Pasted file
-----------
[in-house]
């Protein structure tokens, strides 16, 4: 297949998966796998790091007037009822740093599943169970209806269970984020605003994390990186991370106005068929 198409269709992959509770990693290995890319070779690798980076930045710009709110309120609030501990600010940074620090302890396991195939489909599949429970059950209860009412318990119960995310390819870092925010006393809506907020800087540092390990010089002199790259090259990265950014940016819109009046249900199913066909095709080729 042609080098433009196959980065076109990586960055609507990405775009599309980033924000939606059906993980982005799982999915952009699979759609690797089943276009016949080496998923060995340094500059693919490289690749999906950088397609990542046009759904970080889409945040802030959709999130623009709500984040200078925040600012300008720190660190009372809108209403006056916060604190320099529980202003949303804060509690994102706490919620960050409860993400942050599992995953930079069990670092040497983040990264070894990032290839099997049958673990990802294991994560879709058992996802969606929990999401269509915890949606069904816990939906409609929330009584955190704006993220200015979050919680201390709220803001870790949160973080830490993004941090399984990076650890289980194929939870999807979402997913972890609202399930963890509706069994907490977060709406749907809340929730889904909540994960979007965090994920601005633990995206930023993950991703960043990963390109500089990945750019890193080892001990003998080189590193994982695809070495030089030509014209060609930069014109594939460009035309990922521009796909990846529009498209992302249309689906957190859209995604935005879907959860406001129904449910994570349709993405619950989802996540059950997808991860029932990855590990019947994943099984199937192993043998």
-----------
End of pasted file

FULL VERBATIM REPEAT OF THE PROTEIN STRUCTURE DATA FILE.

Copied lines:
[in-house]
């Protein structure tokens, strides 16, 4: 297949998966796998790091007037009822740093599943169970209806269970984020605003994390990186991370106005068929 198409269709992959509770990693290995890319070779690798980076930045710009709110309120609030501990600010940074620090302890396991195939489909599949429970059950209860009412318990119960995310390819870092925010006393809506907020800087540092390990010089002199790259090259990265950014940016819109009046249900199913066909095709080729 042609080098433009196959980065076109990586960055609507990405775009599309980033924000939606059906993980982005799982999915952009699979759609690797089943276009016949080496998923060995340094500059693919490289690749999906950088397609990542046009759904970080889409945040802030959709999130623009709500984040200078925040600012300008720190660190009372809108209403006056916060604190320099529980202003949303804060509690994102706490919620960050409860993400942050599992995953930079069990670092040497983040990264070894990032290839099997049958673990990802294991994560879709058992996802969606929990999401269509915890949606069904816990939906409609929330009584955190704006993220200015979050919680201390709220803001870790949160973080830490993004941090399984990076650890289980194929939870999807979402997913972890609202399930963890509706069994907490977060709406749907809340929730889904909540994960979007965090994920601005633990995206930023993950991703960043990963390109500089990945750019890193080892001990003998080189590193994982695809070495030089030509014209060609930069014109594939460009035309990922521009796909990846529009498209992302249309689906957190859209995604935005879907959860406001129904449910994570349709993405619950989802996540059950997808991860029932990855590990019947994943099984199937192993043998």